The Culinary and Poetic Legacy of Robert Burns in Scotland

The Legacy of Robert Burns in Scotland

Robert Burns is a cult figure amongst Scottish people for his celebrated poetry and folk songs from the 18th Century. He used to write in the Scots language and also English with Scots dialect. Auld Lang Syne by Robert Burns has travelled far beyond Scotland, to become a universal song for New Year’s Eve.

The Legacy of Robert Burns in Scotland

Every 25th of January in honour of Burns’ birthday, Scotland celebrates its favourite son with a night of festivities including traditional Scottish food, dancing, drinks, and rousing verse from the great man, like the famous poem ‘Tam O’Shanter’. There are loads of venues across Scotland putting on a lavish celebration on Burns Night, here are some of the best ones. We hope that you’re encouraged to dust off that kilt. Alternately, if you’re not Scottish then get along to this unique cultural event that happens in other big English cities.

A Formal Burns Night: What to Expect

If you go to a formal Burns Night celebration, then you can expect some fun and interesting traditional elements. Delicious food and drink kick the festivities into full swing. The crowning glory is the haggis. This is piped into a sack and the Master of Ceremonies gives a stirring recital of ‘To a Haggis’ by Burns. He finishes off with a dramatic gesture by raising the platter above his head and shouting ”Gie her a Haggis!” A Ceilidh band (pronounced kay-lee) or pipers are normally present to get everybody in a patriotic mood. Expect to complete the evening by holding hands with those at your table and singing the famous song about parting ‘Auld Lang Syne’.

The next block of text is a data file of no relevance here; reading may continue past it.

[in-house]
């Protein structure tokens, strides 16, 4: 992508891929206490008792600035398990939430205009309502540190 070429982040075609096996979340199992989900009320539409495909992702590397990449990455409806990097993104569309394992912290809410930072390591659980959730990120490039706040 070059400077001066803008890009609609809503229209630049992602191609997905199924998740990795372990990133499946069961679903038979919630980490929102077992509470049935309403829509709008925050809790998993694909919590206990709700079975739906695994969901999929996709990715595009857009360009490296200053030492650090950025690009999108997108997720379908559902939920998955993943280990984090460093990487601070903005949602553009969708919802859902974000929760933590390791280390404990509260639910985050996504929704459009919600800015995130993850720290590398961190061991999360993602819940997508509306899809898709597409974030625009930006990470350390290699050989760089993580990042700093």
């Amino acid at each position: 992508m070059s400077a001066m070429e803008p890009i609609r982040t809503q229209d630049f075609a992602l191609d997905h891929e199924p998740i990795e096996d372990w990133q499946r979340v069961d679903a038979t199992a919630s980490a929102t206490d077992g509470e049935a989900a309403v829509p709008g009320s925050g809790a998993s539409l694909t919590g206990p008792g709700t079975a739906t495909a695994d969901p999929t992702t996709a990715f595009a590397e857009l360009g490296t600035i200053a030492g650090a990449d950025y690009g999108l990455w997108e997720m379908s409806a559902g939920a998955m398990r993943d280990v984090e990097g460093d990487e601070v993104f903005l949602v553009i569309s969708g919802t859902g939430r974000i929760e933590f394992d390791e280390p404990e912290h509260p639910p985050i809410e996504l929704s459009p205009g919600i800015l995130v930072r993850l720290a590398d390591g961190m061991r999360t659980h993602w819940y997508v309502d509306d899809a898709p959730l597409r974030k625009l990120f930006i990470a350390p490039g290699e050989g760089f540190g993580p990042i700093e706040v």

The Legacy of Robert Burns in Scotland

What People Eat On Burns Night

If you go to a Ceilidh on Burns Night then expect a variation on the following three course feast. Although depending on the venue, there may be some unconventional surprises in the mix.

In the past I’ve gone out and enjoyed a traditional feast in Edinburgh. Although many places all over the world with a sizeable Scottish population will do a feast on Burns Night. Typically the feast starts with a Cock a Leekie soup. Followed by a terrine of roast chicken and leeks with a prune and Armagnac puree and pickled onions. The Haggis course featured a smoked flat iron steak with haggis, neeps and tatties in a delectable whisky sauce. This is followed by the Cranachan course, a crowdie and whisky soaked raisin cheesecake, organic oat crumble and rhubarb whisky sauce. Along with this expect a few drams of whisky.

The Legacy of Robert Burns in Scotland
Cock a leekie soup
The Legacy of Robert Burns in Scotland

What does Haggis taste like?

Absolutely amazing actually. I had it before I begun my pescatarian odyssey. Nowadays it comes in a sausage casing, so not inside of a sheep’s bladder like in days of yore. It is tasty though.

The Legacy of Robert Burns in Scotland
A Haggis
The Legacy of Robert Burns in Scotland
Haggis – obviously after being butchered and cooked

Just to clarify, a Haggis is an elusive creature that lives in the highlands. It tastes really good. Any questions?

Whether you are a Scot or you simply wish you were in Scotland, the 25th of January is a good day to celebrate all things Scottish on Burns Night. 

Published by Content Catnip

Content Catnip is a quirky internet wunderkammer written by an Intergalactic Space Māori named Content Catnip. Join me as I meander through the quirky and curious aspects of history, indigenous spirituality, the natural world, animals, art, storytelling, books, philosophy, travel, Māori culture and loads more.

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